(This is a translation of an earlier posting on my blog, for the members of the Kibbutz Mesilot forum on Facebook:)
Ten years ago the Israeli archaeologist Pinhas Porat passed away. A blunt, unpolished, warmhearted and completely amiable man that I got to know back in 1986–1987. He was Inspector of Antiquities in the Beit She’an area in northern Israel and lived at kibbutz Mesillot. I had recently graduated from high school in a small Swedish port on the Baltic coast and had become a volunteer at Mesillot. There I often bumped into the roundish, mustache adorned man in the dining hall where all kibbutzniks and volunteers had their meals. Even as a youngster I had virtually read everything coming my way about ancient history and when I realized what he actually was working with I saw a certain possibility materialize.
One day I plucked up courage and asked him if he by chance needed help of any kind. With a skeptic wrinkle on his forehead he mustered me from top to toe, then his grizzled mustache fluttered a bit and that was it. I had become his little helper.
Not a Shekel did he pay me, but still I got a fortune of experiences. For several months I followed him everywhere, visiting Kaananite, Jewish, Hellenistic and Roman remains around Kinneret, at the Golan Heights and in the Valley of Jordan. Often our destinations were fantastic places far away from the beaten track and on several occasions we had to winch his jeep out of some mud hole or ditch. All the time Pinhas tought me about the hidden secrets of the landscape, which a trained archaeologist can spot, and he lent me books ranging from the archaeology of Palestine to Sumerian cuneiform tablets.
On the other hand, a more monotone part of the workdays with an Israeli Inspector of Antiquities was the cataloguing of pottery shards, beads and other things that were laying in droves in the former mosque of Beit She’an – a backlog from old excavations. All the more exciting were the excavations that I could take part in, among other things the digging in a Roman family grave tomb near the village of Malkishua where we found pottery, bones and Roman copper and silver coins. At another time a sample shaft was dug at the site of an unknown Kaananite settlement south of Beit She’an, where a part of a city- or fortress wall came to light.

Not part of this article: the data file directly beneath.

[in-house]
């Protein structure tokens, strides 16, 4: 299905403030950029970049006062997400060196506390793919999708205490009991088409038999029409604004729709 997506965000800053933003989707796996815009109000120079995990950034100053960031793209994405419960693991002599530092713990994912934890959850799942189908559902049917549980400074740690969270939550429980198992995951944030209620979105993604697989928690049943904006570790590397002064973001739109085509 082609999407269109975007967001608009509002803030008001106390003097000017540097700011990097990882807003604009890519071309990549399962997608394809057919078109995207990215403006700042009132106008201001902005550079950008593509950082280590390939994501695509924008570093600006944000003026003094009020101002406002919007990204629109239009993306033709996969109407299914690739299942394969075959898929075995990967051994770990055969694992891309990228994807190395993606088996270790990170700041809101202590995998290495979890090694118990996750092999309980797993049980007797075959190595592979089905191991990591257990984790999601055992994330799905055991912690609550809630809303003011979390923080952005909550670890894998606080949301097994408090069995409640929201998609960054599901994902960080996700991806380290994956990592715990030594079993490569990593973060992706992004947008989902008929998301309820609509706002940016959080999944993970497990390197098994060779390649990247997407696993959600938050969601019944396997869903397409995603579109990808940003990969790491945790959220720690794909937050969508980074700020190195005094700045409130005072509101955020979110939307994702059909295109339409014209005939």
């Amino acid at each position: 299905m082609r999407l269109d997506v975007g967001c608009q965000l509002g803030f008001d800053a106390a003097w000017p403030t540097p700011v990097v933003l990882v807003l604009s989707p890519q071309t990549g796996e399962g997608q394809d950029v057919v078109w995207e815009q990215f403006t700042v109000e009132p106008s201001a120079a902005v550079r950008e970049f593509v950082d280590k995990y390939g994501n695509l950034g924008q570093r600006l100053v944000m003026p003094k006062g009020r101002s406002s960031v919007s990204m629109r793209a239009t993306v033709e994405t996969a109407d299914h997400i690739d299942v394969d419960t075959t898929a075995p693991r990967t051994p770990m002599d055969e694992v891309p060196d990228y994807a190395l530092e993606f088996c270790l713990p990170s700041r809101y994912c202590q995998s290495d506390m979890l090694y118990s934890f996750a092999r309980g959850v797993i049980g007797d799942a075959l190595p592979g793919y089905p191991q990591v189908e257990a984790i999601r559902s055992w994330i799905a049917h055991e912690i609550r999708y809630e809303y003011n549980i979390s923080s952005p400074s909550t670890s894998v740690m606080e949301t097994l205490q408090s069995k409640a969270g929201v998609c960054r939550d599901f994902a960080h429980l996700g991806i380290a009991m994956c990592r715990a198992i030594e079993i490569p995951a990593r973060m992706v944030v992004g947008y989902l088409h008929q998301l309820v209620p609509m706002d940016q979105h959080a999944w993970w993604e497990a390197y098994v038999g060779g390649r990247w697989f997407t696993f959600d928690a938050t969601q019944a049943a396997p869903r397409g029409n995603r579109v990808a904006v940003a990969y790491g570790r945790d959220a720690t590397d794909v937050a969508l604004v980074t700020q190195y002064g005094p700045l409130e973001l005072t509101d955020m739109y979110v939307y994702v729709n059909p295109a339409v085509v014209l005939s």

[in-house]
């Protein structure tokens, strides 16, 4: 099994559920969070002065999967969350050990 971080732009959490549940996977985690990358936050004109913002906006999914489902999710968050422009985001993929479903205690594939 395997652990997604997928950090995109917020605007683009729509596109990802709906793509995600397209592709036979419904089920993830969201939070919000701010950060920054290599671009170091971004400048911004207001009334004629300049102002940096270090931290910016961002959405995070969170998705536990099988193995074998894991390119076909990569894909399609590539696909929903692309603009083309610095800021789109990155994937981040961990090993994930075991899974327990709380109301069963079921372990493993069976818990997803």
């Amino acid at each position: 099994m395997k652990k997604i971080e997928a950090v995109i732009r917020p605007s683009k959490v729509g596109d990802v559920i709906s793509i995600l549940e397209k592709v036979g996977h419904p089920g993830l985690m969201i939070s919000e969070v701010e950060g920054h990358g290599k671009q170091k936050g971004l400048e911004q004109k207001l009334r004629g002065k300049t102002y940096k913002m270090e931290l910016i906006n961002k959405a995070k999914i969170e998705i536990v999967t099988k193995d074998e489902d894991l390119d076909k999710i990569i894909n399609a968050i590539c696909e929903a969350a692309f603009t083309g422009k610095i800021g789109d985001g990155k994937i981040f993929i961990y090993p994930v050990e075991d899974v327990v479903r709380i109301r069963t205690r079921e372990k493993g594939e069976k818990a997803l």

Probably the biggest experience of all, though, were the extensive excavations in the small, sleepy town of Beit She’an, which is built on the remnants of the old Hellenistic town Scythopolis with a grand hippodrome, a theater and thermae (Roman public baths), which could match similar establishments in Rome itself. The digging there was made by a special team, but at our frequent visits there I experienced the clearing of a central business street with its small shopping booths that once were in the merciful shade of mighty colonnades. A more practical lesson than that, regarding the transience of civilizations, is hard to get.
The usually straightforward Pinhas Porat maybe hoped to make an archaeologist out of me, I reckoned, even though he did not say so. Maybe in the same manner that he once ended up in that line of work, as a volunteer with the legendary Israeli archaeologist Yigael Yadin. Pinhas had an enthusiastic disciple in me, but life doesn’t always turn out as you originally thought or planned. After all I did not become an archaeologist, but sought out other tracks, ending up (so far) as a journalist and author of historical non fiction books. However, many of the things he pointed out to me or showed me turned out to be a lesson for life.
The mere thought of Pinhas Porat, classical archaeology’s answer to David Attenborough and the ”angry chef” Gordon Ramsay in one and the same body, fills me with a warm feeling. Probably I will also shed a little tear.